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Signs & Wonders

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Introduction to Signs and Wonders
At an evening prayer service in a Lutheran church in a prosperous Twin Cities suburb, the congregation sways back and forth, in time to a simple repetitive hymn projected on a screen in the front of the church. Worshippers hold their hands over their heads, palms upward, in an ancient gesture of prayer. The effect is slow and dreamy, as if the scene is underwater and the arms are sea plants swaying in the current on the ocean floor. Suddenly, the words of the hymn dissolve into a babble of voices; the congregation is singing not in English, but in what Christian believers call "tongues."

People who speak in tongues make sounds that are not a known language but resemble one. To the believer, speaking in tongues is a way of communicating with God in a way that transcends words. "One who speaks in a tongue speaks not to men but to God," the apostle Paul wrote, "for no one understands him, but he utters mysteries in the Spirit."

Speaking in tongues, or glossolalia as scientists call it, is an ancient practice found around the world in many different cultures. Trobriand Islanders in the South Pacific, Yanomamo Indians of Amazonia, reindeer hunting Chukchi of Siberia, and many other groups use glossolalia in religious rituals. In the United States, a recent poll found seven percent of Americans have spoken in tongues. Speaking in tongues is the hallmark of Pentecostalism, the fastest growing religious movement on earth. Tongue speaking has spread into mainstream denominations such as the Lutheran, Catholic, and Episcopal churches, where tongue speaking believers are known as Charismatics. And even Minnesota, home of the reserved and taciturn Norwegian, has a thriving but little-known subculture of tongue speakers.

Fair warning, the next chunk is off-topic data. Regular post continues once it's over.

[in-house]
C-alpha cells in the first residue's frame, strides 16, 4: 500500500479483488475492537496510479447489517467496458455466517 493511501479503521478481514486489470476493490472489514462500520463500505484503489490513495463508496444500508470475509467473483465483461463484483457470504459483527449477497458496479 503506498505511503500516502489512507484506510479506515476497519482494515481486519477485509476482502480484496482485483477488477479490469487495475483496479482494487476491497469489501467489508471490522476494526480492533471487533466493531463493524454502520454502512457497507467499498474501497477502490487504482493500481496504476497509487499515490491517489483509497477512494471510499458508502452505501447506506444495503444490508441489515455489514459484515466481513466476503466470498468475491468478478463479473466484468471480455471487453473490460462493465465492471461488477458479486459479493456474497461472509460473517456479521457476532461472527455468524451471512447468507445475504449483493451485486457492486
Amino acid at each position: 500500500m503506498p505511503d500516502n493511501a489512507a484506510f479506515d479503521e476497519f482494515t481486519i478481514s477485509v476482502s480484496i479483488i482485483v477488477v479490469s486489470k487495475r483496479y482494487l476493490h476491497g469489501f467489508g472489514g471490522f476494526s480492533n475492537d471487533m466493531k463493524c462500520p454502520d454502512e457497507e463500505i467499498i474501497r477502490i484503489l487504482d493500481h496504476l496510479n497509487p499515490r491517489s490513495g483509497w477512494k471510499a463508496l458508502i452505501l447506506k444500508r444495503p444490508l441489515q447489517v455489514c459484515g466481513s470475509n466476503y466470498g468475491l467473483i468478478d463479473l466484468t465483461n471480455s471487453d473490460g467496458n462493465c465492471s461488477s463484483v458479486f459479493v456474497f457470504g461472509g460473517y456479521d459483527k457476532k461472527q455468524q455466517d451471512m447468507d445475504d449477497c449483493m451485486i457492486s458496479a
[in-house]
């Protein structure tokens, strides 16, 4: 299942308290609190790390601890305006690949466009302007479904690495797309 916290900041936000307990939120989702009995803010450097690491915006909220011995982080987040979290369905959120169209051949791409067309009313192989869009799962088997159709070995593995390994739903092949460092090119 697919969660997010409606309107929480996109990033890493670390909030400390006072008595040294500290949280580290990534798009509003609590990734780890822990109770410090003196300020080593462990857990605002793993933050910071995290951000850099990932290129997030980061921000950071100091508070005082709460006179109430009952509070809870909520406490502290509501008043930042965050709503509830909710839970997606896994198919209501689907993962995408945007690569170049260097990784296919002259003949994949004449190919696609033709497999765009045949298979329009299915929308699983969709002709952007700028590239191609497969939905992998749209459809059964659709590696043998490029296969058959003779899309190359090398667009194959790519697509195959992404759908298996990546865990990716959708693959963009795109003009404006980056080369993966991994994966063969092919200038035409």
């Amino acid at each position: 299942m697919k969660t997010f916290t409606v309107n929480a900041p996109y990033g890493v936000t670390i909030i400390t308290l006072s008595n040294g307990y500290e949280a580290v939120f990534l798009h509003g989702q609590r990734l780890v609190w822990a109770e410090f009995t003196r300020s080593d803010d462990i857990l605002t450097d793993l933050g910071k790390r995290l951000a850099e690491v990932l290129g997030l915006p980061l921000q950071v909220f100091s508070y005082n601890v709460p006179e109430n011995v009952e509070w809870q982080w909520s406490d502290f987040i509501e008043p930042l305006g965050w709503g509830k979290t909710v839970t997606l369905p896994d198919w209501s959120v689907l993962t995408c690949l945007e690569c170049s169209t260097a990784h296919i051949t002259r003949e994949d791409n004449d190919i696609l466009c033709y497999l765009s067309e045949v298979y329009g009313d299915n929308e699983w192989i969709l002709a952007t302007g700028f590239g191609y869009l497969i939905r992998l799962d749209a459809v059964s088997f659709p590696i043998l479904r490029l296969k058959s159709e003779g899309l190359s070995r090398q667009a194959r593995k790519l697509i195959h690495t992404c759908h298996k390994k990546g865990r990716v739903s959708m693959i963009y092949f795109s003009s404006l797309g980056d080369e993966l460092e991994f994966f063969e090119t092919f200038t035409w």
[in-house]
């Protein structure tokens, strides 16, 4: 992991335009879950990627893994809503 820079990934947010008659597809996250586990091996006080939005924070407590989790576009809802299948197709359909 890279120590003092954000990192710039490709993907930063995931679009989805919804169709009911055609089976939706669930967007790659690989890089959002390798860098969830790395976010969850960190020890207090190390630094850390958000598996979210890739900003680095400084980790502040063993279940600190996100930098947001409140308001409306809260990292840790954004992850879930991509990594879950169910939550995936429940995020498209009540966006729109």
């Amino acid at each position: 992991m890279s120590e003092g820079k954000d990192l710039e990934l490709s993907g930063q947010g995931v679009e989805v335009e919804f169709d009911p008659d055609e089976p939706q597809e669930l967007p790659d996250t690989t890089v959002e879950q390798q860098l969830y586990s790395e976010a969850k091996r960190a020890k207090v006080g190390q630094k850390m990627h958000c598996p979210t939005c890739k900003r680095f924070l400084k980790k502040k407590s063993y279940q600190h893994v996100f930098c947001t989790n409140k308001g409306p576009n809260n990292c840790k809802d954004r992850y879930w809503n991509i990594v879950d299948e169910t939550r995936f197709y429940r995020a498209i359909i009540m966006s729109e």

To outsiders, tongue speaking itself seems strange; even more perplexing to modern, secular society is the tongue speaker's belief system: spirit possession, demons, and miraculous explanations for everyday happenings are basic tenets of Pentecostal faith.

Scientists have a number of theories about tongue speaking, but perhaps the most intriguing is that glossolalia is the result of an altered state of consciousness. People speaking in tongues for the first time sometimes report seeing white lights, or feeling warm rain on their shoulders; many report being filled with a kind of joy they have never before experienced. Felicitas Goodman, a well known researcher on glossolalia, has theorized that the trance state experienced by the speaker is responsible for the haunting intonation of glossolalia, a pattern she has observed in recordings of glossolalia worldwide.

Credits: "Signs and Wonders" was written and produced by Mary Losure, and edited and mixed by Stephen Smith. Senior editors were Melanie Sommer and Mike Edgerly. The program is a production of Minnesota Public Radio and first aired on MPR news and information stations in May, 1996.